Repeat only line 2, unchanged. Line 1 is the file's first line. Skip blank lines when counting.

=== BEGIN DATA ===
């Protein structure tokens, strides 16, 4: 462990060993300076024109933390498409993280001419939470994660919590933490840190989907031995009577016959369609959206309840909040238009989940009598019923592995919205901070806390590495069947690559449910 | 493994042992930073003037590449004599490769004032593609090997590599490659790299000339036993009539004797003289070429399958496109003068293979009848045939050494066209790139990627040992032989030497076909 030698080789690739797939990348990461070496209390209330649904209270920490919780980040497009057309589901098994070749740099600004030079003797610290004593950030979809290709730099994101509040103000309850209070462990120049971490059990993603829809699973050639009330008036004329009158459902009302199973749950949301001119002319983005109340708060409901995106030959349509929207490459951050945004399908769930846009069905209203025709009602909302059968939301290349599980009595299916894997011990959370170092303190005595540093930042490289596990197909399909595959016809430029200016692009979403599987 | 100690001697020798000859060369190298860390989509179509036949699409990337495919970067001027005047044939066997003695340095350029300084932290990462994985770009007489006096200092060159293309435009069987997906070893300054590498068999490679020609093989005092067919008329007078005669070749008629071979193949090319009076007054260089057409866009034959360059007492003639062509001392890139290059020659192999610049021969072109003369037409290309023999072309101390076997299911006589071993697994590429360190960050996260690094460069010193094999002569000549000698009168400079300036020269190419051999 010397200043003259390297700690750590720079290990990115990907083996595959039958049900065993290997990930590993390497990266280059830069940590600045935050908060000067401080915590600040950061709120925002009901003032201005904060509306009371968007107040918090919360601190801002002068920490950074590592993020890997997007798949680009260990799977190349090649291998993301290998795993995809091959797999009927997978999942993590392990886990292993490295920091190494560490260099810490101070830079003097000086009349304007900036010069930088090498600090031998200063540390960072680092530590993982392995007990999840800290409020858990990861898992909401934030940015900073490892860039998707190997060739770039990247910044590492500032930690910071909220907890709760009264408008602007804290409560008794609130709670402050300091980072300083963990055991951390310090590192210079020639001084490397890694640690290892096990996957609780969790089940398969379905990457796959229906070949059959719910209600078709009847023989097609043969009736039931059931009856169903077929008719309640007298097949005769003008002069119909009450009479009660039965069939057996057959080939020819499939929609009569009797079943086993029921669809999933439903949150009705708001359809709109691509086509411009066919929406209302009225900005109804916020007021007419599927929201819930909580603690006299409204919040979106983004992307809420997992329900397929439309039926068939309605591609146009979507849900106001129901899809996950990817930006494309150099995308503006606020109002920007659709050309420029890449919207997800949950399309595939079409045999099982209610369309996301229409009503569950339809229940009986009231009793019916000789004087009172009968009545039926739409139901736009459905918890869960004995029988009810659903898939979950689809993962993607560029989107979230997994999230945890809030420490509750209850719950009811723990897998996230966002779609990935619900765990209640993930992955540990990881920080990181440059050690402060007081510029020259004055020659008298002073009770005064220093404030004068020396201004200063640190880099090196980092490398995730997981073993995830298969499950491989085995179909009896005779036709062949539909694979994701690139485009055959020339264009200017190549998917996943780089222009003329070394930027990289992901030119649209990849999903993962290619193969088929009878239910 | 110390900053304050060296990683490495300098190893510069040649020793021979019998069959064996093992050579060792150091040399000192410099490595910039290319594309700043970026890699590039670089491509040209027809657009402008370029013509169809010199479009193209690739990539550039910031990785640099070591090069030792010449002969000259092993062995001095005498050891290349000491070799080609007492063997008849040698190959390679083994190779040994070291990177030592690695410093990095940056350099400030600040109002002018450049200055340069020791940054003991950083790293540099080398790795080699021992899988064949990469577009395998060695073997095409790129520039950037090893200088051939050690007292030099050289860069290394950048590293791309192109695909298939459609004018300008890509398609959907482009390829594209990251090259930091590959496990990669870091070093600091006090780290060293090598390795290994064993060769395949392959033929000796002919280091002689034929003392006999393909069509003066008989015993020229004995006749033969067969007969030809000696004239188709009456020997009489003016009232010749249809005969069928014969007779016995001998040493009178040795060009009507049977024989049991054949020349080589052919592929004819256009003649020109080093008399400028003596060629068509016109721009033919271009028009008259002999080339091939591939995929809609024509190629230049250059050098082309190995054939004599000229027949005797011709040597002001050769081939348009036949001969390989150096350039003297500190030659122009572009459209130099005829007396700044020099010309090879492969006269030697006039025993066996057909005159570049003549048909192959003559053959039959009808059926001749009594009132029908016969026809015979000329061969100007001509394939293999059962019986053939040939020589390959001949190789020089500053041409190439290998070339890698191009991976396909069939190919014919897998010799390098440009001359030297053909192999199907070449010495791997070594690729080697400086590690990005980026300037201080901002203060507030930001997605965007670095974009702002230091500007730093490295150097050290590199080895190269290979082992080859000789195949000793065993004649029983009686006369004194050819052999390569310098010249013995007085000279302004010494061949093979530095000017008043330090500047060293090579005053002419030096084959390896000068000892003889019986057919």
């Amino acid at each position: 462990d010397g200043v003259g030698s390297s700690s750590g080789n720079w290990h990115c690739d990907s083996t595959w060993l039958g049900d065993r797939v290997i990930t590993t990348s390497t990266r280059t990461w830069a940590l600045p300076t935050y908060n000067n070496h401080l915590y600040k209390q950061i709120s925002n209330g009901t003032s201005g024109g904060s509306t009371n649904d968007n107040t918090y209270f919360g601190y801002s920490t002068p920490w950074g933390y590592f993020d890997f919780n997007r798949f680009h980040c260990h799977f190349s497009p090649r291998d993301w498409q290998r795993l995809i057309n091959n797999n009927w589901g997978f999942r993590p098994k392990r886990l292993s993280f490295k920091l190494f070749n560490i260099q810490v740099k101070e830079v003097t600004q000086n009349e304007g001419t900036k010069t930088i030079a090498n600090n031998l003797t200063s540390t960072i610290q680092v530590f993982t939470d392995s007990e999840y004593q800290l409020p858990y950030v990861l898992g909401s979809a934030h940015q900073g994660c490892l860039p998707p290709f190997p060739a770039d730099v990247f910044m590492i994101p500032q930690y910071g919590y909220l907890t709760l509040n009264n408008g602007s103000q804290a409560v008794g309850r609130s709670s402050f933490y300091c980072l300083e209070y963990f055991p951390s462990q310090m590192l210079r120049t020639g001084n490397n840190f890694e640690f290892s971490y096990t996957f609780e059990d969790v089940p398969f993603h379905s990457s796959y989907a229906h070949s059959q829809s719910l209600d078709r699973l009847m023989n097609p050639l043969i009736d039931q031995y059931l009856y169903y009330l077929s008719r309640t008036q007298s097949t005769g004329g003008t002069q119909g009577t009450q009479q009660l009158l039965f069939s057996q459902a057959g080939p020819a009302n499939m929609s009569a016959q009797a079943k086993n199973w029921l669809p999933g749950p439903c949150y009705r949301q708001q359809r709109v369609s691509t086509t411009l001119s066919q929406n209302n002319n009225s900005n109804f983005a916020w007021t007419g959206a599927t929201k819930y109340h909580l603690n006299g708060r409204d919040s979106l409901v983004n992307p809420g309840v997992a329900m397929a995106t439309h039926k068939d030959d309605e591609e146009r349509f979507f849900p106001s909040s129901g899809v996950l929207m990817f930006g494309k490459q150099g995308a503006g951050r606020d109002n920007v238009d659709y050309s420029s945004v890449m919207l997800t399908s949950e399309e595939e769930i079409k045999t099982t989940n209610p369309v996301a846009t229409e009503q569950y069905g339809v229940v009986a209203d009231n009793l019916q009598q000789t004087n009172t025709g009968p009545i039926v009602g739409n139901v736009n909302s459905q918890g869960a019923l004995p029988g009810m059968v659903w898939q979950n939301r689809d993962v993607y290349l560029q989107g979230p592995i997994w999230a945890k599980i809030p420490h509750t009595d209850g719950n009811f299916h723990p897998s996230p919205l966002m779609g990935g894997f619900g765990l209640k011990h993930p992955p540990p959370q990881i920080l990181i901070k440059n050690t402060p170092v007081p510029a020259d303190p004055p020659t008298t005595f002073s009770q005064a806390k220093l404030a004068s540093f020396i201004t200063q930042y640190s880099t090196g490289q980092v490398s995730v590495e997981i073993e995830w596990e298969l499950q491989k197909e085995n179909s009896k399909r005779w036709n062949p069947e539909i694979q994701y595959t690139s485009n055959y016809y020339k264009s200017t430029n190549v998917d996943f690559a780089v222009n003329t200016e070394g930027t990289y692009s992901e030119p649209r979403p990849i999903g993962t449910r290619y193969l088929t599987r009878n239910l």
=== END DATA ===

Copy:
């Amino acid at each position: 462990d010397g200043v003259g030698s390297s700690s750590g080789n720079w290990h990115c690739d990907s083996t595959w060993l039958g049900d065993r797939v290997i990930t590993t990348s390497t990266r280059t990461w830069a940590l600045p300076t935050y908060n000067n070496h401080l915590y600040k209390q950061i709120s925002n209330g009901t003032s201005g024109g904060s509306t009371n649904d968007n107040t918090y209270f919360g601190y801002s920490t002068p920490w950074g933390y590592f993020d890997f919780n997007r798949f680009h980040c260990h799977f190349s497009p090649r291998d993301w498409q290998r795993l995809i057309n091959n797999n009927w589901g997978f999942r993590p098994k392990r886990l292993s993280f490295k920091l190494f070749n560490i260099q810490v740099k101070e830079v003097t600004q000086n009349e304007g001419t900036k010069t930088i030079a090498n600090n031998l003797t200063s540390t960072i610290q680092v530590f993982t939470d392995s007990e999840y004593q800290l409020p858990y950030v990861l898992g909401s979809a934030h940015q900073g994660c490892l860039p998707p290709f190997p060739a770039d730099v990247f910044m590492i994101p500032q930690y910071g919590y909220l907890t709760l509040n009264n408008g602007s103000q804290a409560v008794g309850r609130s709670s402050f933490y300091c980072l300083e209070y963990f055991p951390s462990q310090m590192l210079r120049t020639g001084n490397n840190f890694e640690f290892s971490y096990t996957f609780e059990d969790v089940p398969f993603h379905s990457s796959y989907a229906h070949s059959q829809s719910l209600d078709r699973l009847m023989n097609p050639l043969i009736d039931q031995y059931l009856y169903y009330l077929s008719r309640t008036q007298s097949t005769g004329g003008t002069q119909g009577t009450q009479q009660l009158l039965f069939s057996q459902a057959g080939p020819a009302n499939m929609s009569a016959q009797a079943k086993n199973w029921l669809p999933g749950p439903c949150y009705r949301q708001q359809r709109v369609s691509t086509t411009l001119s066919q929406n209302n002319n009225s900005n109804f983005a916020w007021t007419g959206a599927t929201k819930y109340h909580l603690n006299g708060r409204d919040s979106l409901v983004n992307p809420g309840v997992a329900m397929a995106t439309h039926k068939d030959d309605e591609e146009r349509f979507f849900p106001s909040s129901g899809v996950l929207m990817f930006g494309k490459q150099g995308a503006g951050r606020d109002n920007v238009d659709y050309s420029s945004v890449m919207l997800t399908s949950e399309e595939e769930i079409k045999t099982t989940n209610p369309v996301a846009t229409e009503q569950y069905g339809v229940v009986a209203d009231n009793l019916q009598q000789t004087n009172t025709g009968p009545i039926v009602g739409n139901v736009n909302s459905q918890g869960a019923l004995p029988g009810m059968v659903w898939q979950n939301r689809d993962v993607y290349l560029q989107g979230p592995i997994w999230a945890k599980i809030p420490h509750t009595d209850g719950n009811f299916h723990p897998s996230p919205l966002m779609g990935g894997f619900g765990l209640k011990h993930p992955p540990p959370q990881i920080l990181i901070k440059n050690t402060p170092v007081p510029a020259d303190p004055p020659t008298t005595f002073s009770q005064a806390k220093l404030a004068s540093f020396i201004t200063q930042y640190s880099t090196g490289q980092v490398s995730v590495e997981i073993e995830w596990e298969l499950q491989k197909e085995n179909s009896k399909r005779w036709n062949p069947e539909i694979q994701y595959t690139s485009n055959y016809y020339k264009s200017t430029n190549v998917d996943f690559a780089v222009n003329t200016e070394g930027t990289y692009s992901e030119p649209r979403p990849i999903g993962t449910r290619y193969l088929t599987r009878n239910l």